Writing Numbers (Part One)
In this lesson and the lesson that follows, we’re going to cover when you should write out numbers as words (twenty) and when you should write numbers as numerals (20). Keep in mind that these rules might differ from the rules used in your workplace, especially if you work in a scientific or technical field. Always consult your company’s style guide if you are unsure whether to write a number as words or use numerals.
Numbers as Written Words
Write out numbers that are one or two words long:
Our company has four locations.
I logged almost one hundred hours on that project.
Use numerals for numbers that would be three or more words long:
Incorrect: I heard that Jan spent two hundred twenty-five hours on the project.
Correct: I heard that Jan spent 225 hours on the project.
Write out all numbers that begin a sentence:
Five thousand people attended the conference.
Seventy percent is equivalent to a “C” grade.
Three employees called in sick today.
Do not start a sentence with a number consisting of three or more words. Rewrite the sentence instead:
Incorrect: One hundred thirty-five thousand people attended the convention.
Correct: The convention had 135,000 people in attendance.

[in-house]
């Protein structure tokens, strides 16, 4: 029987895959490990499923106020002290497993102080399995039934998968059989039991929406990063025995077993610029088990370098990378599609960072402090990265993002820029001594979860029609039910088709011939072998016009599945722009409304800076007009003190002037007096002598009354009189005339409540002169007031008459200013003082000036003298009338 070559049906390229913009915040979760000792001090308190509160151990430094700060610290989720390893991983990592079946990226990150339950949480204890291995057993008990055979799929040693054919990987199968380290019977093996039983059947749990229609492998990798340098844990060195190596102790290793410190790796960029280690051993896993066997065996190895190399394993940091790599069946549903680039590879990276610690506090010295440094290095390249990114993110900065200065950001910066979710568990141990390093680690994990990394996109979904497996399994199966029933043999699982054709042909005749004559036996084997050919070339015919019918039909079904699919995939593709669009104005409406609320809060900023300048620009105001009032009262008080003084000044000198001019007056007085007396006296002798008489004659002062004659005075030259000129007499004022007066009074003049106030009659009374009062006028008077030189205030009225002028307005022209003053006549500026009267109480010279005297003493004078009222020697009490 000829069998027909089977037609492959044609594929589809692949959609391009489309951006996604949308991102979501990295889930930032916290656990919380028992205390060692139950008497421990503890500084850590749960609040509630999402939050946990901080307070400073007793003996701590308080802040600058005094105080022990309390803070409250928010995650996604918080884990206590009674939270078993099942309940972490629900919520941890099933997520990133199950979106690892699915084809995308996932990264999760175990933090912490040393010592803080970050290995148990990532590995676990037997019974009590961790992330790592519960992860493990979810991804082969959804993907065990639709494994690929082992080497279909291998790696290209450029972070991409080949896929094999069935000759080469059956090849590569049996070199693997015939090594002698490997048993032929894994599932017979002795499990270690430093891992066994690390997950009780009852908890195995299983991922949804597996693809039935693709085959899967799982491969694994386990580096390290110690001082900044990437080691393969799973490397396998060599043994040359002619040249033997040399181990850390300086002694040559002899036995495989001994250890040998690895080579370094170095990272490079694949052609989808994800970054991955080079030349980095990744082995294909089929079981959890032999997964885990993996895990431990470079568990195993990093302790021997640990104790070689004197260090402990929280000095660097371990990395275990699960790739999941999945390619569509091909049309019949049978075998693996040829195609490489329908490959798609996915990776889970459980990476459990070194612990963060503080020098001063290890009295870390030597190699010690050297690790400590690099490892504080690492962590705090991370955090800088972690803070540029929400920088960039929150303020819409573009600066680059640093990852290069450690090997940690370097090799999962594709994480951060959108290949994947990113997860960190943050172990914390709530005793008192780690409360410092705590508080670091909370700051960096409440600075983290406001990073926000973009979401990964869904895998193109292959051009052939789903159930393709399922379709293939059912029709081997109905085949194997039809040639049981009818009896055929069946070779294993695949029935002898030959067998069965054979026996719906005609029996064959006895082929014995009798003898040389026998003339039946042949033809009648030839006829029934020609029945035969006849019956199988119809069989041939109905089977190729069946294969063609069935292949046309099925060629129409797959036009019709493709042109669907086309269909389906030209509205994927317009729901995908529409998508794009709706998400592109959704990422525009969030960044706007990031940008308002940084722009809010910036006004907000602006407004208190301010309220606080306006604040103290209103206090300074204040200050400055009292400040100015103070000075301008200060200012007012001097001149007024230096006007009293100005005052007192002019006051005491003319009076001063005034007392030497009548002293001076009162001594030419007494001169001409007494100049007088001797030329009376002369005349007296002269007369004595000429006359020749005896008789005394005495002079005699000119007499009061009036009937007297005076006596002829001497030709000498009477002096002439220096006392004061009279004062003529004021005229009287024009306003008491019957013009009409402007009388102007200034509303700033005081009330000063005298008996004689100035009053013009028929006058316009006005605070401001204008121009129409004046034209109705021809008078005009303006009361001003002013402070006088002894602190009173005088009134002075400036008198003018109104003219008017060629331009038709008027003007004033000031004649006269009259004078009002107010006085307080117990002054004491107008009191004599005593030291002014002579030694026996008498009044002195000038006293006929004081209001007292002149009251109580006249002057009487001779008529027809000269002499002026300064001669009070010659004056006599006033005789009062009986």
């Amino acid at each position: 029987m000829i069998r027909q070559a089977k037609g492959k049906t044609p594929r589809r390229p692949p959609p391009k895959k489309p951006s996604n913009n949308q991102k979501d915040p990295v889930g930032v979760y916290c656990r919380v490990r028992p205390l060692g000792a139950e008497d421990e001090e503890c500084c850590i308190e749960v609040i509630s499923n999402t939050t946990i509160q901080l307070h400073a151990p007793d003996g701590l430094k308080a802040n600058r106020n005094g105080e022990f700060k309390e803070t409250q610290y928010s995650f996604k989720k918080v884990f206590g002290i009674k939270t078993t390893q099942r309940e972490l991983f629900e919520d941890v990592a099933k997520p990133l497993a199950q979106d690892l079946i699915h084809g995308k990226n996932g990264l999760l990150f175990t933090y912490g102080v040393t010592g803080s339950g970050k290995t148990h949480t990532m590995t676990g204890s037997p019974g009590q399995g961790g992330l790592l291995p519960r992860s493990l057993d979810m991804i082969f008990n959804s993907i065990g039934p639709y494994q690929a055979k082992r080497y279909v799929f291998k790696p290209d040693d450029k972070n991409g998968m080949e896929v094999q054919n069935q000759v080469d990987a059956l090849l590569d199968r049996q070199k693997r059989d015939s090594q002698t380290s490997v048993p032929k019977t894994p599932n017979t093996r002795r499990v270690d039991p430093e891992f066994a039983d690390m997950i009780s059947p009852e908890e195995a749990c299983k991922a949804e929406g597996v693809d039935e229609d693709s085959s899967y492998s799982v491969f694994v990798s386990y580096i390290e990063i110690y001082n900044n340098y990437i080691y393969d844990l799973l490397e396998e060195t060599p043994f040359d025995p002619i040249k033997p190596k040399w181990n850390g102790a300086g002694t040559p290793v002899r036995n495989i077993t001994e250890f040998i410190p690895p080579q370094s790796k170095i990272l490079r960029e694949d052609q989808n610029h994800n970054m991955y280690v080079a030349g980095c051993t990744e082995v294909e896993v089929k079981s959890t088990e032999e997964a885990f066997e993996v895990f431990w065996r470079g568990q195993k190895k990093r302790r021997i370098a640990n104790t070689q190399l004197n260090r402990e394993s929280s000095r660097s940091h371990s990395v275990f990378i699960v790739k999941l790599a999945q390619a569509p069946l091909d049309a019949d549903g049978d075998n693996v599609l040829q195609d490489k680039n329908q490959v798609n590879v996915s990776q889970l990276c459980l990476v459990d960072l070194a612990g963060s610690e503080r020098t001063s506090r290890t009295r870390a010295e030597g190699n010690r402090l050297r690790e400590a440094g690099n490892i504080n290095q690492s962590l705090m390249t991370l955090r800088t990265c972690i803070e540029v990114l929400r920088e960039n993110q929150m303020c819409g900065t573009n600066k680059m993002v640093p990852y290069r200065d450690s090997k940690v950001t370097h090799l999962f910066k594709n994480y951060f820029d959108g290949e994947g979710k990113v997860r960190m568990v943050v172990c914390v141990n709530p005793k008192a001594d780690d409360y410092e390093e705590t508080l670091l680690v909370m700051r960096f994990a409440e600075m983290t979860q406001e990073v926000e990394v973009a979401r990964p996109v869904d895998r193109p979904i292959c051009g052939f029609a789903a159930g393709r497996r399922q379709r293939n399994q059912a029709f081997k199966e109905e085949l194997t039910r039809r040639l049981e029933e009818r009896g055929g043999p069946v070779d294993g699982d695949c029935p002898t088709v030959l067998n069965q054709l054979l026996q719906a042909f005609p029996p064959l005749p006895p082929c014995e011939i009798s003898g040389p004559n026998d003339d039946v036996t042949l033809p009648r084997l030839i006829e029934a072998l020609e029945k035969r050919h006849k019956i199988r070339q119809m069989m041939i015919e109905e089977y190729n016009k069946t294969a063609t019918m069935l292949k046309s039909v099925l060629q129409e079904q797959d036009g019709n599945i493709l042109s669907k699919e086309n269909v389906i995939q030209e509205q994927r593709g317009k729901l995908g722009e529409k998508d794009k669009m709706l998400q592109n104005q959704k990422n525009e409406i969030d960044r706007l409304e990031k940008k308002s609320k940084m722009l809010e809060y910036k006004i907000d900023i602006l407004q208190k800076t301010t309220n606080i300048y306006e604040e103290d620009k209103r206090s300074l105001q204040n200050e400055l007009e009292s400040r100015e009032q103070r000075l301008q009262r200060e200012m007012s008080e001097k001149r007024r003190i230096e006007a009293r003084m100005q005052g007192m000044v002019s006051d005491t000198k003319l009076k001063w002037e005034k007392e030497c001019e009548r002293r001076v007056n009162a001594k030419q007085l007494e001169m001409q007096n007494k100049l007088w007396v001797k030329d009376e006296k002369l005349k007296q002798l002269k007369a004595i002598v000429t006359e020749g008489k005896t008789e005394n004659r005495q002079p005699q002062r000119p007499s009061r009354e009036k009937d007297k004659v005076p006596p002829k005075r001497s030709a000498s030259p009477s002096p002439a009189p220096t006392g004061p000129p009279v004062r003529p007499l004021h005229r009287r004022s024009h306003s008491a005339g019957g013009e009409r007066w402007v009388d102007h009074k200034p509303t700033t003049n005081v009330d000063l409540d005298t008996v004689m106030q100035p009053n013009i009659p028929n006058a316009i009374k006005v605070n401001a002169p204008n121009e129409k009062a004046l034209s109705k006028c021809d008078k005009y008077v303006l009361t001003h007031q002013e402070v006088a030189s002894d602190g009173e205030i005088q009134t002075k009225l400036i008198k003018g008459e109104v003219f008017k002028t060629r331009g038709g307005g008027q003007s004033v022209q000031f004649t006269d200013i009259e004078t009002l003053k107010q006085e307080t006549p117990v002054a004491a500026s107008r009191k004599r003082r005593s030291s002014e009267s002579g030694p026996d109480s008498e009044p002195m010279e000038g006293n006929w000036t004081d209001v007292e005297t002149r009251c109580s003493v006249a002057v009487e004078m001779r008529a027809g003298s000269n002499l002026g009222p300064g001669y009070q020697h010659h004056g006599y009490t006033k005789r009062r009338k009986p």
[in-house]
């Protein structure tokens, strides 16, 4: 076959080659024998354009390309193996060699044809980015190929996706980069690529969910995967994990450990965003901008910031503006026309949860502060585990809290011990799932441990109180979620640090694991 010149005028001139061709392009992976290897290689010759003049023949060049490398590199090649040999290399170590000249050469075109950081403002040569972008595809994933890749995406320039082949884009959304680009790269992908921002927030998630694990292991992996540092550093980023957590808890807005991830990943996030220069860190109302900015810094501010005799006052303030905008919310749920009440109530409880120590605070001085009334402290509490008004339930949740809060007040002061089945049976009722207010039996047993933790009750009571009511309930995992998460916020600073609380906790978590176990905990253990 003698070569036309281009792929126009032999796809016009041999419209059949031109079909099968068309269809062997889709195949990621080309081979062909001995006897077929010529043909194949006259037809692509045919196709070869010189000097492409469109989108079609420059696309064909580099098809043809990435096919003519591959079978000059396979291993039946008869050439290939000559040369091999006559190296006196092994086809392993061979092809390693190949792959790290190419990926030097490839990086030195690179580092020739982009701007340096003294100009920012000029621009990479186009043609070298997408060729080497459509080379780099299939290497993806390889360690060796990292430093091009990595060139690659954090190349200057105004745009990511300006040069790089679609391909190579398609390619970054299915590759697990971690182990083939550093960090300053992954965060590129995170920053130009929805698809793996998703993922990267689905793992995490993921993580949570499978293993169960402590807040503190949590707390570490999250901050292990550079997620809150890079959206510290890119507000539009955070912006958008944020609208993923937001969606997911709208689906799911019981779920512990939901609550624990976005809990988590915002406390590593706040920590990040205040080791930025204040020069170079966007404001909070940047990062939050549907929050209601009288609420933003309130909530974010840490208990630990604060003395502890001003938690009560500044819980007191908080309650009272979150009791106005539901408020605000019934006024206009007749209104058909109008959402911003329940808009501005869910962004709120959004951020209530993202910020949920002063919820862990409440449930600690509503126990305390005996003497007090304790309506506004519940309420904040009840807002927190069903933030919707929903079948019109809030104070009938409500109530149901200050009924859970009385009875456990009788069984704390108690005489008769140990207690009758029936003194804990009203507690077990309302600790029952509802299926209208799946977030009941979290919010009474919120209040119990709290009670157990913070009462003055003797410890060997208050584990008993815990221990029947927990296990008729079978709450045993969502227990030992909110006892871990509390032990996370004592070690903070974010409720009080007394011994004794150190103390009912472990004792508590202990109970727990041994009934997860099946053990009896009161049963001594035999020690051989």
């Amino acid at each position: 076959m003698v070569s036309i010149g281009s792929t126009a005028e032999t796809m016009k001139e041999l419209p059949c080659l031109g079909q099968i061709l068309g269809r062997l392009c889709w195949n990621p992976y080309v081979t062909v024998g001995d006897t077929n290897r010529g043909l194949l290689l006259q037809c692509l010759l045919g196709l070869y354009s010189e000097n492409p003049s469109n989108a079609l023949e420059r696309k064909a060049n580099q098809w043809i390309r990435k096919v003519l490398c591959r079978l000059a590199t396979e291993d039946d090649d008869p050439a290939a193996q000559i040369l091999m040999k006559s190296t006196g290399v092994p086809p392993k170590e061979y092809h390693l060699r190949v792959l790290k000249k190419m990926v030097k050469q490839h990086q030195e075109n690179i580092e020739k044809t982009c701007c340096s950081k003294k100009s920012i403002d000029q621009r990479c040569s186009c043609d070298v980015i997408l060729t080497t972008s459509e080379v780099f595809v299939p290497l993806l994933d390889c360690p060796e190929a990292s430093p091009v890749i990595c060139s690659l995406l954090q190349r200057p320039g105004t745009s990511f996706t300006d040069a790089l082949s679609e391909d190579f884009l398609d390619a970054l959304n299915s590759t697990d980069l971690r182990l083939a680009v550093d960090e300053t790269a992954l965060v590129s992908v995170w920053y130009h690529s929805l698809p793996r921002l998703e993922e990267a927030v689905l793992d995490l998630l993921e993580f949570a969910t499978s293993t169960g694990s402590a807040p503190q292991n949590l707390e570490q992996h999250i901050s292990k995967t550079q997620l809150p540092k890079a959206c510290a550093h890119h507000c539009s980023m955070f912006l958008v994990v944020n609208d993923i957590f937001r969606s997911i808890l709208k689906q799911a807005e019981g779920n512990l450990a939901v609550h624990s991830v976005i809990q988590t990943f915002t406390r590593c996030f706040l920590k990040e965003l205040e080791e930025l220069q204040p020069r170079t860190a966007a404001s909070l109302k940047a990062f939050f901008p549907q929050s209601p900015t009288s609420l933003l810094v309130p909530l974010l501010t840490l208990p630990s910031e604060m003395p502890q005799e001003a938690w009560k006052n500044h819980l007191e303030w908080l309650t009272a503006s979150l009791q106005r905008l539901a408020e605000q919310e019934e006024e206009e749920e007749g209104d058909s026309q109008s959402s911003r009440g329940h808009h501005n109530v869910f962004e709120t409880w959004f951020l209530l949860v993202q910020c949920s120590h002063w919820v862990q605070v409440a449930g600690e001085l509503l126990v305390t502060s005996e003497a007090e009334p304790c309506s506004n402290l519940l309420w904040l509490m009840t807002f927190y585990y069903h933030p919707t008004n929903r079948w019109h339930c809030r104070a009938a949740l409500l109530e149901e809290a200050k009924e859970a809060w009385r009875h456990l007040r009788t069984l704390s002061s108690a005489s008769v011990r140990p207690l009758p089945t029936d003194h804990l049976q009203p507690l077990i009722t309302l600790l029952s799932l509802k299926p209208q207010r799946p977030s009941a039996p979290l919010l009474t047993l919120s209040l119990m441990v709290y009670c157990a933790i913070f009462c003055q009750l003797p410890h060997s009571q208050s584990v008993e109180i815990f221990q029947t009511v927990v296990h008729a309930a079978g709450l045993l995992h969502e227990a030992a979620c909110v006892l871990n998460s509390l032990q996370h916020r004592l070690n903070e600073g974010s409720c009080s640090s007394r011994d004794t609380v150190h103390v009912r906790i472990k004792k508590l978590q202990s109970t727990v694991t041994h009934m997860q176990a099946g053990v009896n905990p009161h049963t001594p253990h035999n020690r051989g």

Write out people’s ages and simple fractions:
Rick’s daughter is nineteen. His son is twenty-one.
Cats spend two-thirds of their lives sleeping.
However, you should use numerals when a person’s age is over one hundred:
Her grandmother lived to the age of 103.
Do not mix words and numerals when numbers are in a series:
Incorrect: He owns 165 DVDs, seventy video games, and fifty-five books.
Correct: He owns 165 DVDs, 70 video games, and 55 books.
When two numbers are together, write one number in words and the other number in numerals for clarity:
Susan bought a package of three $20 gift cards.
Ron worked 6 twelve-hour days to finish the project by the deadline.
For round numbers larger than one million, use a combination of numerals and words:
There are over 3.9 million people living in the state of Georgia.
The philanthropist donated $1.5 million of his own money to the relief effort.
Do not combine symbols or abbreviations and numbers as written words. Unless you are working in a scientific or technical field, avoid using symbols and abbreviations in formal writing:
|Numbers as Words||Numerals with
|Words with Symbols or Abbreviations|
|Three hundred dollars||$300||Three hundred $|
|Six feet two inches||6’2”||Six’ two”
6 ft, two in
|70 lb||Seventy lb|
|Twelve centimeters||12 cm||Twelve cm|